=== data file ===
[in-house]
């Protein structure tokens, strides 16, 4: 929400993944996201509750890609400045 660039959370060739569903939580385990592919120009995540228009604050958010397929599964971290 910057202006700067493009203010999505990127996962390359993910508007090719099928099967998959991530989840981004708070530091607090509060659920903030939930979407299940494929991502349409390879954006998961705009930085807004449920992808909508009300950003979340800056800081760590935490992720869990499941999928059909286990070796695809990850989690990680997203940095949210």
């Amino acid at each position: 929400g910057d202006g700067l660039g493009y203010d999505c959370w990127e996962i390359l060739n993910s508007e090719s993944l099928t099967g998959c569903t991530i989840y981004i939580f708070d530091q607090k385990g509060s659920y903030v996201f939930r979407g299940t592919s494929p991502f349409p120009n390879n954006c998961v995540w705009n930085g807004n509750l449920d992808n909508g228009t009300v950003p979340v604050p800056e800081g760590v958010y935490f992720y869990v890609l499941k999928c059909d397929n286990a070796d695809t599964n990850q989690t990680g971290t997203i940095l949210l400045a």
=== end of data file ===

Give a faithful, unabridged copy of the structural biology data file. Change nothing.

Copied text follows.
[in-house]
């Protein structure tokens, strides 16, 4: 929400993944996201509750890609400045 660039959370060739569903939580385990592919120009995540228009604050958010397929599964971290 910057202006700067493009203010999505990127996962390359993910508007090719099928099967998959991530989840981004708070530091607090509060659920903030939930979407299940494929991502349409390879954006998961705009930085807004449920992808909508009300950003979340800056800081760590935490992720869990499941999928059909286990070796695809990850989690990680997203940095949210």
């Amino acid at each position: 929400g910057d202006g700067l660039g493009y203010d999505c959370w990127e996962i390359l060739n993910s508007e090719s993944l099928t099967g998959c569903t991530i989840y981004i939580f708070d530091q607090k385990g509060s659920y903030v996201f939930r979407g299940t592919s494929p991502f349409p120009n390879n954006c998961v995540w705009n930085g807004n509750l449920d992808n909508g228009t009300v950003p979340v604050p800056e800081g760590v958010y935490f992720y869990v890609l499941k999928c059909d397929n286990a070796d695809t599964n990850q989690t990680g971290t997203i940095l949210l400045a």